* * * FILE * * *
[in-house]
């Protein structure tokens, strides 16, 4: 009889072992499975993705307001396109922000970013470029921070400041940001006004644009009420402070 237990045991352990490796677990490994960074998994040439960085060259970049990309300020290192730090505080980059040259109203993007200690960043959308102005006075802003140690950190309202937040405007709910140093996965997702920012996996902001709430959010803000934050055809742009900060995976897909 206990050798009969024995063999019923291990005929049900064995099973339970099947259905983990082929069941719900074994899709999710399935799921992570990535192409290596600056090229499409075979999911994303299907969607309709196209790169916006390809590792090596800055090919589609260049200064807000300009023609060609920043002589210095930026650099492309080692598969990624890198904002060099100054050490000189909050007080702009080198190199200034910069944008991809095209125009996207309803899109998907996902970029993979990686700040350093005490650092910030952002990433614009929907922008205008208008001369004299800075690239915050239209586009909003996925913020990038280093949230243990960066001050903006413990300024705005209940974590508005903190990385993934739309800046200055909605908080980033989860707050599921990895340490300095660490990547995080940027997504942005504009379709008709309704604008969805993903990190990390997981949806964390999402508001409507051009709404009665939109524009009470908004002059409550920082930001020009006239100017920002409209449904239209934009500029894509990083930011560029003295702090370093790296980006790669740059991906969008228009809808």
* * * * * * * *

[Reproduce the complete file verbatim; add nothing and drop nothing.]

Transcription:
[in-house]
């Protein structure tokens, strides 16, 4: 009889072992499975993705307001396109922000970013470029921070400041940001006004644009009420402070 237990045991352990490796677990490994960074998994040439960085060259970049990309300020290192730090505080980059040259109203993007200690960043959308102005006075802003140690950190309202937040405007709910140093996965997702920012996996902001709430959010803000934050055809742009900060995976897909 206990050798009969024995063999019923291990005929049900064995099973339970099947259905983990082929069941719900074994899709999710399935799921992570990535192409290596600056090229499409075979999911994303299907969607309709196209790169916006390809590792090596800055090919589609260049200064807000300009023609060609920043002589210095930026650099492309080692598969990624890198904002060099100054050490000189909050007080702009080198190199200034910069944008991809095209125009996207309803899109998907996902970029993979990686700040350093005490650092910030952002990433614009929907922008205008208008001369004299800075690239915050239209586009909003996925913020990038280093949230243990960066001050903006413990300024705005209940974590508005903190990385993934739309800046200055909605908080980033989860707050599921990895340490300095660490990547995080940027997504942005504009379709008709309704604008969805993903990190990390997981949806964390999402508001409507051009709404009665939109524009009470908004002059409550920082930001020009006239100017920002409209449904239209934009500029894509990083930011560029003295702090370093790296980006790669740059991906969008228009809808």